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We just 'Don't Get It'

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Reader Kris agrees with many of the criticisms but longs for better tools.

"I've seen a person with a PhD (and decades worth of knowledge as a university lecturer and published academic) find editing a Wikipedia article difficult and unclear despite knowing exactly what they wanted to write in that article. If the editing process could be made easier (perhaps with some kind of editing wizard or a Java-based word processor app) they'd attract writers and editors from far more fields of experience."

Then he goes on to provide a better explanation of why they might stay away:

"Unfortunately many internet cliques hate outsiders and despise the idea of actively attracting newbies or making life easier for them."

But while for some contributors acknowledge the quality issue, for many more it hovers high overhead, unseen and unacknowledged.

"I mostly use Wikipedia to lookup technical entries (e.g. Python programming language) and have generally found those to be quite good. Judging an encyclopedia on the quality of its Jane Fonda entry strikes me as a dubious approach," writes Lloyd Kvam. He doesn't say why.

Translation: our encyclopedia is amazing - you must be stupid for using it. That's a great sales pitch!

Now let's return to our restaurant metaphor. It drove some people batty. The Hive Mind swarmed as one to take issue with us. For example,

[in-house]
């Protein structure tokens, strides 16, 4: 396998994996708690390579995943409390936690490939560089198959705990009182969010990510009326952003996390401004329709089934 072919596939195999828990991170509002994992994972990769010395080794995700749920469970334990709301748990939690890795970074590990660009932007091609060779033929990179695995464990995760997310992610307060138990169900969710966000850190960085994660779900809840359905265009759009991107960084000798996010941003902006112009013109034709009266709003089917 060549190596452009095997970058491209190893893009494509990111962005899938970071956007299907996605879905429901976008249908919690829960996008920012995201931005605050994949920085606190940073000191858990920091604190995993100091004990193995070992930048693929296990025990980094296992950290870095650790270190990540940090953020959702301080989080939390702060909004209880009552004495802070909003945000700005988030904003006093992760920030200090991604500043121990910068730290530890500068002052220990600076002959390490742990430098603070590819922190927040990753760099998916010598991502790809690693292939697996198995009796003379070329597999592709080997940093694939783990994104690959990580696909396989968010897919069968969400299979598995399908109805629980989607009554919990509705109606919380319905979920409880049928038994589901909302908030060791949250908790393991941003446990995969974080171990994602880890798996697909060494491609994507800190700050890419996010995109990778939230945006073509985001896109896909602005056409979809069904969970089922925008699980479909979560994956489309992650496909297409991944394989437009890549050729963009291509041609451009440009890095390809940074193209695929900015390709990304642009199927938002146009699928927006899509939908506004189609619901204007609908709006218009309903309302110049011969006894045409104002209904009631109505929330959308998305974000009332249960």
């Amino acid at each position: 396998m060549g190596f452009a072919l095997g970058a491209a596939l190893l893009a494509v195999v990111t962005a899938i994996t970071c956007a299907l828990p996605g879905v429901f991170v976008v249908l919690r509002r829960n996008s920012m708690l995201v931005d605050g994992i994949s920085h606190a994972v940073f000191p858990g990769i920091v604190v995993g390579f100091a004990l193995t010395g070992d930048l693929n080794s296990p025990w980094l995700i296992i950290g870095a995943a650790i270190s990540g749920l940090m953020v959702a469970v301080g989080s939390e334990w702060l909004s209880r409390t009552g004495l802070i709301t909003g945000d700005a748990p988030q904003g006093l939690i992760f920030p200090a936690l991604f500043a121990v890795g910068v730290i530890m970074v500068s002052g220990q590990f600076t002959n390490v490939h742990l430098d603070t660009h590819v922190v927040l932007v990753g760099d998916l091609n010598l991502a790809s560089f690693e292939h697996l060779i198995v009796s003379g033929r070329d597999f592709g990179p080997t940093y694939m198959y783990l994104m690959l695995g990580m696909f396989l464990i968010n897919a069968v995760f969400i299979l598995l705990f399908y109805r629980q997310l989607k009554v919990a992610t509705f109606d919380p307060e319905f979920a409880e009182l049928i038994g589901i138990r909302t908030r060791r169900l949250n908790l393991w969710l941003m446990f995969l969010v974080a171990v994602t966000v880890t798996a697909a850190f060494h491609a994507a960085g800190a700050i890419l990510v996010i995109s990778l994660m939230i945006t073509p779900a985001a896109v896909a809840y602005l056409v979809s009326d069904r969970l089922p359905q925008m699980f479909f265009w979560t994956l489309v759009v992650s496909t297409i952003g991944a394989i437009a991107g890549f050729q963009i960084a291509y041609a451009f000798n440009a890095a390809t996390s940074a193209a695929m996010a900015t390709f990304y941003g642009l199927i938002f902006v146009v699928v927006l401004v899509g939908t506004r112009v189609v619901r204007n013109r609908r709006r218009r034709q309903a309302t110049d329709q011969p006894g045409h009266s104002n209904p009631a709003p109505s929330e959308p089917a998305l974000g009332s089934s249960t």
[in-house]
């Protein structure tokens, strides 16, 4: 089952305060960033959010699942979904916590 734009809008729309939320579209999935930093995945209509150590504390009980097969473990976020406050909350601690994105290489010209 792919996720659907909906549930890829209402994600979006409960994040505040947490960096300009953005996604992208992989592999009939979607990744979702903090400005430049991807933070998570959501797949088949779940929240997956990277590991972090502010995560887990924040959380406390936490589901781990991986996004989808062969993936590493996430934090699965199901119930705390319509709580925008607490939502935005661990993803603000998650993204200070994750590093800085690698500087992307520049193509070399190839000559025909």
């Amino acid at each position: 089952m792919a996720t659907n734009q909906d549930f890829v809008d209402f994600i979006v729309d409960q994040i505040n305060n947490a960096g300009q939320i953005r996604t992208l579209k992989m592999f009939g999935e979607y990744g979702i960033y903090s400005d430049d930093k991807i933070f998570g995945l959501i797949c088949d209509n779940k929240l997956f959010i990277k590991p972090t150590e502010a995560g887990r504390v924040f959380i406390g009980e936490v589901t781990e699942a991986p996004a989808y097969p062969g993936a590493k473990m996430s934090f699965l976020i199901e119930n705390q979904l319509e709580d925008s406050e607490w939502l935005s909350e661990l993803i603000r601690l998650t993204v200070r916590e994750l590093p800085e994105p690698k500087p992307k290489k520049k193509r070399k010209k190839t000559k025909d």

You are completely full of shit.

When the last time you entered a restuarant and expected to eat for free?

You are a fucking dickhead.

"Tom Paine"

Or in a slightly more articulate fashion. It's not a restaurant, it's a potlatch where you bring your own food.

But the restaurant metaphor holds up for two reasons. Imagine a typical internet user - say, your Mother - for whom the computer is a box from which answers emerge. It's once choice amongst many. This isn't an unreasonable way to look at it, since this is how the internet has been sold to us for ten years, and how most people approach it.

If the information is bad, then it's exactly like being served bad food. And bad food causes indigestion. If people walk up to computers and get good answers, they're delighted and use them more.

Such an explanation boggles technology utopians, who seem to think they have a divine right to be heard. They rapidly turn the blame on the users themselves for being stupid. Possibly we "don't get it". Maybe nobody "gets it" apart from the Wikipedians themselves. But they're a useful tool and can be better, so when Wikipedia and its copies proliferate, clogging Google with badly written inaccurate information like a kind of pondweed, the public's faith in technology sinks a notch.

The other reason eating is an appropriate metaphor is that we can enjoy many high quality reference works for free at the point of delivery. Look at my choices - you could have them too.

It isn't literally free, but then neither is the internet. It's fractions of cents however. Both Nick Carr, who pointed to the transcendent claims made for Wikipedia, and Robert McHenry, who called it "a faith based encyclopedia", have both picked up on the irrational aspects of this. More than anything its supporters simply have to believe that it's magic, because giving the public a straight choice between rubbish and quality is one that Wikipedia will never be able to win. So it's best not to go there.

Tomorrow we'll look at "Project Galatea", an effort created in response to our article last week to try and improve the quality of entries, and hearing from the experts on whether they're worried by the project. ®

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